3. Andrea, I have seen this trend as well and, as most of us, I wonder what the future will bring. My guess is that we are facing the challenge of a new dimension; The device as the old well known dimension, and the browser as the new. I guess we will see UA stings identifying the browser, and not the device. A great example is “Mozilla/4.0 (compatible; MSIE 4.01; Windows CE; Smartphone; 240×320)” which is the user agent of both HTC startrek and HTC Tornado. Makes sense, kind of… why should the browser report what kind of device it is running on? You dont see that in the desktop world. You also mention the UA profile. But what should be the contents of the profile? the profile of the browser or the device? The name implies that it is the profile of the UA, that is the browser in my previous example. Then this headerfield is useless as well… 😦 Opera Mini has solved this by addingpropriatory header fields. Whats your(and dotmobis) thoughts?


  4. Jon Arne,this is my blog not dotMobi’s so here are only my views that will often also be the same as dotMobi, but not necessarily.On to your questions, I can only agree partly with you.UAProf was born to describe the “User-Agent” so that should be only about the browser. We all know that up until 1-2 years ago the browser was actually PART of the device so even though probably not perfect it made sense to ALSO describe the device.I agree with you that it is appropriate for the User-Agent string to describe the User-Agent only (i.e. the browser), in a perfect world.As things stand, in the mobile world, we hardly have any access, from the server to the capabilities of the device. In the PC/Windows/Linux/Mac world we have access to those details via Javascript and we know that computers will be able to handle plugins and “strange” contents very well. In the mobile world it’s not like that and even the iPhone that is usually considered the best you can get is actually very poor to deal with contents that are not video and MP3. We need an alternative and today it does not exist. BONDI could be an alternative, but it is still far from coming, I mean we are talking about 1-2 years from now (and that will only happen for high end devices initially, so mainstream is a few years)!I think this is a complex topic and needs careful thinking, but let’s just say that today, I would rather keep everything that was there and add something instead of replacing. So if I was developing a new device with a powerful browser that supports BONDI and lets the server interact with the GPS and contacts, etc, I would still provide the UAProf AND provide access to the new stuff. You can’t just drop stuff in one device and expect that it works and that everyone implements and supports new features.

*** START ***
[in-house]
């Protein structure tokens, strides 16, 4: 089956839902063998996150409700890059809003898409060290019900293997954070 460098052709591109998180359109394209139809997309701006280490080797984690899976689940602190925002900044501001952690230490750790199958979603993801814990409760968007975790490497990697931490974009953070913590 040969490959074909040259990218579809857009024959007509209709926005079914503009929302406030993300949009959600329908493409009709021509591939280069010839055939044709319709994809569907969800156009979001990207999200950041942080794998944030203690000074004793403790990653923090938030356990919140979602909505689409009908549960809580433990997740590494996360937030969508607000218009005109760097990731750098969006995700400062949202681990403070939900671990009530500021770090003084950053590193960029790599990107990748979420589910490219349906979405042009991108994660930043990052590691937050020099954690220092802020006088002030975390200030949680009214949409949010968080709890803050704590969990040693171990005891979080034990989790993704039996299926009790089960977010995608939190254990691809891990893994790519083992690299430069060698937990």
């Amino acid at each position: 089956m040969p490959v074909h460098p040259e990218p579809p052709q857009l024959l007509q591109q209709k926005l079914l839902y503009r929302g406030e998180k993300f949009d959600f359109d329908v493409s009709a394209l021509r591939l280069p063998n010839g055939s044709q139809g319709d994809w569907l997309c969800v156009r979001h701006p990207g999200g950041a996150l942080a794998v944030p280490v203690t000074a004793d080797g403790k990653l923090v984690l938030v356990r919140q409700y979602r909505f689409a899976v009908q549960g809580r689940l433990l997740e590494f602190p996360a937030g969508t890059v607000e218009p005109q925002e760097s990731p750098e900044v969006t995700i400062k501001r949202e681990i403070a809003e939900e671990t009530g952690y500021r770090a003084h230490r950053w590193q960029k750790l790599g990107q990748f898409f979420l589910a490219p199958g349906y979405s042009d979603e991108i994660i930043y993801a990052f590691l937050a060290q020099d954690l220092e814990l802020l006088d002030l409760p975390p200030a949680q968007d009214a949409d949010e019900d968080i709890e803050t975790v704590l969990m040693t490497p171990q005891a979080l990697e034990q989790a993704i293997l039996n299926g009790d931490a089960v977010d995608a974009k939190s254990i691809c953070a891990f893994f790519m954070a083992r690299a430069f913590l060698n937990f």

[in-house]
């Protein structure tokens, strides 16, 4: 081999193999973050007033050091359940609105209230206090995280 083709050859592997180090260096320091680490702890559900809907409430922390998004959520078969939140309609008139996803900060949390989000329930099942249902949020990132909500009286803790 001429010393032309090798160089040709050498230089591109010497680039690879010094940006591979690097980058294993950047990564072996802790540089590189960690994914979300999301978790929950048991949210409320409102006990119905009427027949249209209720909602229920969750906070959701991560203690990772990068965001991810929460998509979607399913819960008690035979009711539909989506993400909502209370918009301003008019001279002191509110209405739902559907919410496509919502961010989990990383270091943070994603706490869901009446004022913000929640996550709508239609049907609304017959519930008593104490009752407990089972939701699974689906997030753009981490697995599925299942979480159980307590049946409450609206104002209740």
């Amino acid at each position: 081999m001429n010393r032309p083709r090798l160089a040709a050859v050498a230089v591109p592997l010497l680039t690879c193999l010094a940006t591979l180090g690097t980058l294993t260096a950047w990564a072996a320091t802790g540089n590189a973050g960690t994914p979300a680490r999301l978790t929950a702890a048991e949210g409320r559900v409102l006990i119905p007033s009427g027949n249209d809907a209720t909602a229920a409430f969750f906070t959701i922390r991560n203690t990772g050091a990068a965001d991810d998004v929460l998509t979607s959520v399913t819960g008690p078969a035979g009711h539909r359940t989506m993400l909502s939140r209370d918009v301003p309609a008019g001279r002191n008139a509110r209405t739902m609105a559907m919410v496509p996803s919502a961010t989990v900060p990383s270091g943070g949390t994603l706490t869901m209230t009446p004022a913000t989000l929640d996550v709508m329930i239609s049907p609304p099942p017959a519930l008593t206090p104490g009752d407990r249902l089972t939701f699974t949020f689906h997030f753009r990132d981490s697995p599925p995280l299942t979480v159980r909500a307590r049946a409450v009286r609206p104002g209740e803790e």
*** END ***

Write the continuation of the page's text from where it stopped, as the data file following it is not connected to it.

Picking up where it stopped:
5. Hi Andrea,You wrote “As things stand, in the mobile world, we hardly have any access, from the server to the capabilities of the device”.In a few weeks I hope you will be able to change your opinion. Right now we’re able to send any device capability to the server. On Windows Mobile you can access ANY device side data from inside the browser using JavaScript – On Blackberry we simply send you the data via the outgoing HTTP request headers.Totally agree with you on BONDI. It’s years away from being able to do anything. You could try Google Gears, (doesn’t work on BB) but they still can’t do what you need.The problem is really simple to define – the server needs to know more about the device and terminal capabilities of the mobile device “in real time”. Apart from writing a full blown mobile app to send that data via a socket the ONLY other way to do it is via the browser.I’ll be interested to see what you think of 5o9Me when we release it. I think you’re going to be surprised at what you can see. Only dependency is that it works on either BB or WM and requires that you use the default browser (which is also free)Cheers,Peter